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    Plague is a vector-borne disease caused by Yersinia pestis. Transmitted by fleas from rodent reservoirs, Y. pestis emerged <6000 years ago from an enteric bacterial ancestor through events of gene gain and genome reduction. It is a highly remarkable model for the understanding of pathogenic bacteria evolution, and a major concern for public health as highlighted by recent human outbreaks. A complex set of virulence determinants, including the Yersinia outer-membrane proteins (Yops), the broad-range protease Pla, pathogen-associated molecular patterns (PAMPs), and iron capture systems play critical roles in the molecular strategies that Y. pestis employs to subvert the human immune system, allowing unrestricted bacterial replication in lymph nodes (bubonic plague) and in lungs (pneumonic plague). Some of these immunogenic proteins as well as the capsular antigen F1 are exploited for diagnostic purposes, which are critical in the context of the rapid onset of death in the absence of antibiotic treatment (less than a week for bubonic plague and <48 h for pneumonic plague). Here, we review recent research advances on Y. pestis evolution, virulence factor function, bacterial strategies to subvert mammalian innate immune responses, vaccination, and problems associated with pneumonic plague diagnosis.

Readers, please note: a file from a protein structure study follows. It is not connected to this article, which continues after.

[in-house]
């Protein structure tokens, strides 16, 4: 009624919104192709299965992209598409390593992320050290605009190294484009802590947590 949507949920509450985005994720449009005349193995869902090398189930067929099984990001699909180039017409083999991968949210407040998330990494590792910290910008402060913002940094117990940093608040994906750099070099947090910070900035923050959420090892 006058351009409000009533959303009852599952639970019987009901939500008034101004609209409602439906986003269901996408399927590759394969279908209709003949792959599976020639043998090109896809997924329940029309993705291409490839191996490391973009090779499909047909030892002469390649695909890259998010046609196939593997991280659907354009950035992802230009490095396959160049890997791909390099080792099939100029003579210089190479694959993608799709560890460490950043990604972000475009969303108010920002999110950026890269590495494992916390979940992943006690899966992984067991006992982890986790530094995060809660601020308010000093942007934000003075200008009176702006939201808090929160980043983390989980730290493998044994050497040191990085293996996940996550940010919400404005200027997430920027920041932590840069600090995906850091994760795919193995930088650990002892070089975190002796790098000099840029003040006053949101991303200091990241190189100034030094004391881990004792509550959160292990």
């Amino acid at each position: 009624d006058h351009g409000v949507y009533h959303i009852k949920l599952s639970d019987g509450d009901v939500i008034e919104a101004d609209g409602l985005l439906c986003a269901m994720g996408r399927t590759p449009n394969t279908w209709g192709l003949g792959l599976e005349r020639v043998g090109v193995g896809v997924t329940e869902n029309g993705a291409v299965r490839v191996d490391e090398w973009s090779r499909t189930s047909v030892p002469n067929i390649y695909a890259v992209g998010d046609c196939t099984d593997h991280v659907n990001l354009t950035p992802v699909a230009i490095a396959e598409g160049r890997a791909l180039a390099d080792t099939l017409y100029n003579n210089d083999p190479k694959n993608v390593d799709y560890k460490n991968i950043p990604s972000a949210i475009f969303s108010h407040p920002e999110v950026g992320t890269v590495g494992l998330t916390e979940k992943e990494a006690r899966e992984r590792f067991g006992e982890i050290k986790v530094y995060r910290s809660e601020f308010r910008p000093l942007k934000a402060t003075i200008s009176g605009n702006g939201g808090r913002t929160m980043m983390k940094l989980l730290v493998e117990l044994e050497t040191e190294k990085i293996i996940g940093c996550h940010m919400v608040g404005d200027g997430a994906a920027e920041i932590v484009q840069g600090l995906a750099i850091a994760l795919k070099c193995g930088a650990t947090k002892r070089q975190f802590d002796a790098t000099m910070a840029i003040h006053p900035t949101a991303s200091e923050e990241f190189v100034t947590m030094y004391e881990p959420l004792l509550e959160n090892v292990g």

Christian E Demeure, Olivier Dussurget, Guillem Mas Fiol, Anne-Sophie Le Guern, Cyril Savin, Javier Pizarro-Cerdá. Yersinia pestis and plague: an updated view on evolution, virulence determinants, immune subversion, vaccination, and diagnostics. Genes and immunity. 2019 May;20(5):357-370

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    PMID: 30940874

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